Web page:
The communicator: leadership as stage management. These executives are great influencers, and have a considerable impact on their surroundings.
I found this quote in my notes. And it coincides with my current reading of Tomas Sedlacek‘s Economics of Good and Evil. Sedlacek was an economic advisor to Vaclav Havel. Although I have not finished reading the book, I can already recommend it. More on the book and its thesis in a future post.
[Vaclav] Havel embodied the guidelines of creative defense with wit, wisdom, and the shortcomings of a man. He inspired people with a bold algorithm, a mantra really: living in truth. In an era of cryptic truths, so too was the very notion of “living in truth”. After 1989, he became the first anti-political president of the Czech Republic and the planet; he remains so to this day the bearer of a political legacy not so much shrouded in failure as indifference to power. Yet, he was never powerless, not for a moment.
Who in New York, Baku, or its affiliate, well-to-do cities of East and West dares brave the consequence for something greater than a slogan, or greater than themselves? To be a dissident has reached the point of cliché if only because human rights is all too often the case of a competing elites, alienated from “the people”; to be imprisoned does not necessarily mean you speak for human rights, but it does mean, if only for a moment, that you spoke for yourself.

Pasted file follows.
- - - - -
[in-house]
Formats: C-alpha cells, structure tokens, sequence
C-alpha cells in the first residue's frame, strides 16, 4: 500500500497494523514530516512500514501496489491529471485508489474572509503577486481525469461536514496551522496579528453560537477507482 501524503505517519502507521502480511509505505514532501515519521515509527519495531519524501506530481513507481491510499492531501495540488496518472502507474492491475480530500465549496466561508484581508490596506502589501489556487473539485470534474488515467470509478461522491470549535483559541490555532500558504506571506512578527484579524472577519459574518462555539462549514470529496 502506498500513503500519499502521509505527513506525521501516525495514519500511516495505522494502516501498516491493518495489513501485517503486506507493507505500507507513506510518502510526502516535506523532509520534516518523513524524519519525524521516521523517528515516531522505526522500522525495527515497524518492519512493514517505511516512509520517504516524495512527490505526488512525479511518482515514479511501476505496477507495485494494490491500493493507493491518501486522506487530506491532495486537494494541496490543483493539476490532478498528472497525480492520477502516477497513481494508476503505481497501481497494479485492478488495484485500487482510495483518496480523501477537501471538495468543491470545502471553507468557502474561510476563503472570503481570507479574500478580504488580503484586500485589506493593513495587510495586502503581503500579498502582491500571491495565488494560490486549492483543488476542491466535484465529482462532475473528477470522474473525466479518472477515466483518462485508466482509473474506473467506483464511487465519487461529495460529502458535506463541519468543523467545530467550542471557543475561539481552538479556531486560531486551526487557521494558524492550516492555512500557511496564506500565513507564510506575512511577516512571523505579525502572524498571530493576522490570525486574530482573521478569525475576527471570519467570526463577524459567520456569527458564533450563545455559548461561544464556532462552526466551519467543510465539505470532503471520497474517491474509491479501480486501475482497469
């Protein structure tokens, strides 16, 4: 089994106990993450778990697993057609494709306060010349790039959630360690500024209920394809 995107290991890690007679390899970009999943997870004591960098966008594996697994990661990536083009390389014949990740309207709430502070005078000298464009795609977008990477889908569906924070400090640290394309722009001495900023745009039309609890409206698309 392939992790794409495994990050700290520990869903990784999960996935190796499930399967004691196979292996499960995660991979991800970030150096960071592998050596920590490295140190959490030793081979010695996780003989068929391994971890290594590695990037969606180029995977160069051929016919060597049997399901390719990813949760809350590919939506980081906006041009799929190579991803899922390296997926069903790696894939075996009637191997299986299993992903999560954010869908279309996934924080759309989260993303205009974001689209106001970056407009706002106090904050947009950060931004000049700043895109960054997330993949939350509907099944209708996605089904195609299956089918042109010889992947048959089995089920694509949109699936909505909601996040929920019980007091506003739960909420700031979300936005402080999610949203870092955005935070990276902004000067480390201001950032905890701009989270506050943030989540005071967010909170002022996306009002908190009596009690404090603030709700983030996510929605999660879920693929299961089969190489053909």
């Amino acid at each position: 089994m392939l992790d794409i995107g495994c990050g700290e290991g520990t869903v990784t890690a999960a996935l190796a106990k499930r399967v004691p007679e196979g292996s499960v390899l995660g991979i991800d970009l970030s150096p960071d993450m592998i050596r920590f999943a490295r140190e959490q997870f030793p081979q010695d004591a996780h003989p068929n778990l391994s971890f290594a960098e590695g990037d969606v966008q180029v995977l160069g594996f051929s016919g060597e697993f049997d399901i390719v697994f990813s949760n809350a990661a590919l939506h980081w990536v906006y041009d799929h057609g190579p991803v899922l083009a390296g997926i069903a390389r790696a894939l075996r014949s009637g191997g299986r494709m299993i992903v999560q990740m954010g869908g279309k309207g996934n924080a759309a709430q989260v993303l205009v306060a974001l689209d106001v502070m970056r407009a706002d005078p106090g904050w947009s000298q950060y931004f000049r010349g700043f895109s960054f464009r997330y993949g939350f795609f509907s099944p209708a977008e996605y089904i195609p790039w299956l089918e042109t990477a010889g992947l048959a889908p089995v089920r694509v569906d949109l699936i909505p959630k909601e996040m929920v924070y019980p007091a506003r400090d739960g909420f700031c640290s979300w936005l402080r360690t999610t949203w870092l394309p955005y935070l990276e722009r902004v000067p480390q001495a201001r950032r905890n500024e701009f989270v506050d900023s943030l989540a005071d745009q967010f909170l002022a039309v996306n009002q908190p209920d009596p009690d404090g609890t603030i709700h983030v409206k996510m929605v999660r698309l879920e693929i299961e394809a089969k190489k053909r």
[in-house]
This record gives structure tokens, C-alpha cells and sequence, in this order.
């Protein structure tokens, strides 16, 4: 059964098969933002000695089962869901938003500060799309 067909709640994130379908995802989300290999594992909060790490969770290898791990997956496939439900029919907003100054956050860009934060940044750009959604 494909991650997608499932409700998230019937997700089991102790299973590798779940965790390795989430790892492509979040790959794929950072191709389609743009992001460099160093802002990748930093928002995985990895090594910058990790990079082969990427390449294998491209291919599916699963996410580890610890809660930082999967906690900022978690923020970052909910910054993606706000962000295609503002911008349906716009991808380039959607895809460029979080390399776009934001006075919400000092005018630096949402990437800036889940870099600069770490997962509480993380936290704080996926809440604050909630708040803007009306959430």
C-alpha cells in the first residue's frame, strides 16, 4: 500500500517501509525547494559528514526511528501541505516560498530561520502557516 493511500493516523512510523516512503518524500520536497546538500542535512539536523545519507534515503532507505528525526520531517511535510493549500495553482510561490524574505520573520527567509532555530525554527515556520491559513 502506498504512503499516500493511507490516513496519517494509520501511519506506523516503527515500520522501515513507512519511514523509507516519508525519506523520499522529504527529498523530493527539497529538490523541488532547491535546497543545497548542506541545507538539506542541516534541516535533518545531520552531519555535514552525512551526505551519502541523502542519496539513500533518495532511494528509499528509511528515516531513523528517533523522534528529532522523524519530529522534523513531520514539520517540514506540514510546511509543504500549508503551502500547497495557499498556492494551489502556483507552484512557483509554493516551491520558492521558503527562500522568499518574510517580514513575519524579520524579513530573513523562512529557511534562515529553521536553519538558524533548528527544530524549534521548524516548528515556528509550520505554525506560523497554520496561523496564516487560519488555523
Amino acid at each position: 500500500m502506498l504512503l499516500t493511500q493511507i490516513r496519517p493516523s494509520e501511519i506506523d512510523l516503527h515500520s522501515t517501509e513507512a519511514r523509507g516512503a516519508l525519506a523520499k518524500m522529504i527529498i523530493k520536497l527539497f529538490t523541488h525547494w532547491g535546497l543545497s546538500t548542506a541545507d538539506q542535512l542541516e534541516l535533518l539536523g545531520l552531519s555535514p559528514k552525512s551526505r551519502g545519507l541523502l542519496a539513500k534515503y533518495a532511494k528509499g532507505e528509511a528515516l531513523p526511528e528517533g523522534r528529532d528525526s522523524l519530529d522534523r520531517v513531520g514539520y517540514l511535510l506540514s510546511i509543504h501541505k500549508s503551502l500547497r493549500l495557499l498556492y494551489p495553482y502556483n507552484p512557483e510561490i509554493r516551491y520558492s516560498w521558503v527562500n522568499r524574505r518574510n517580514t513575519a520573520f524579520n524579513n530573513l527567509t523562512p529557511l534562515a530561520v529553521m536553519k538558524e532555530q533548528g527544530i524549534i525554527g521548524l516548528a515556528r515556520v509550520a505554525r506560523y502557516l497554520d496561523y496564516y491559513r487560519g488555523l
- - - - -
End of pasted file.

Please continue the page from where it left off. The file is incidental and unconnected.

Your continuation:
Yet in many societies, this remains a grave crime. To do so creatively, brilliantly, and in a way in which the humor never fades from the voice, the laughter never subsides, and the constant cackle is one that echoes in the executioner’s chamber as opposed to in society, the inmate’s cell and among those who have struggled to know the difference between the two — this is the gift Havel gave.
Our obsession with leadership, of any kind, causes us to build organisations that are utterly dependent on individual initiative. We do not allow them to function as communities. So when they fail, we blame the leader, and seek a better one. Like drug addicts, each time we need a bigger hit.
Consider that ubiquitous organisation chart, with its silly boxes of “top”, and “middle”, and bottom managers. How come we never say “bottom managers”? This is no more than a distorted metaphor. It tells us that we are fixated on who has authority over what and whom. The painting may not be the pipe, but to most of us, the chart has become the organisation.
Isn’t it time to think of our organisations as communities of cooperation, and in so doing put leadership in its place: not gone, but alongside other important social processes.
[O]bsession with leadership is the cause of many of the world’s problems. [L]et us get rid of the cult of leadership, striking at least one blow at our increasing obsession with individuality. Not to create a new cult around distributed leadership, but to recognize that the very use of the word leadership tilts thinking toward the individual and away from the community. We don’t only need better leadership, we also need less leadership.
Je me souviens toujours des mots de Platon selon lequel au pouvoir il faut des gens qui ne veulent pas gouverner. C’est exactement le cas de Havel.
Il a toujours, tout au long de sa présidence, beaucoup réfléchi sur lui-même, il a fait beaucoup de choses pour se défendre de devenir un politicien professionnel. Il a toujours douté de lui-même, et parfois avec ses amis il avait même l’air d’avoir honte d’être au pouvoir.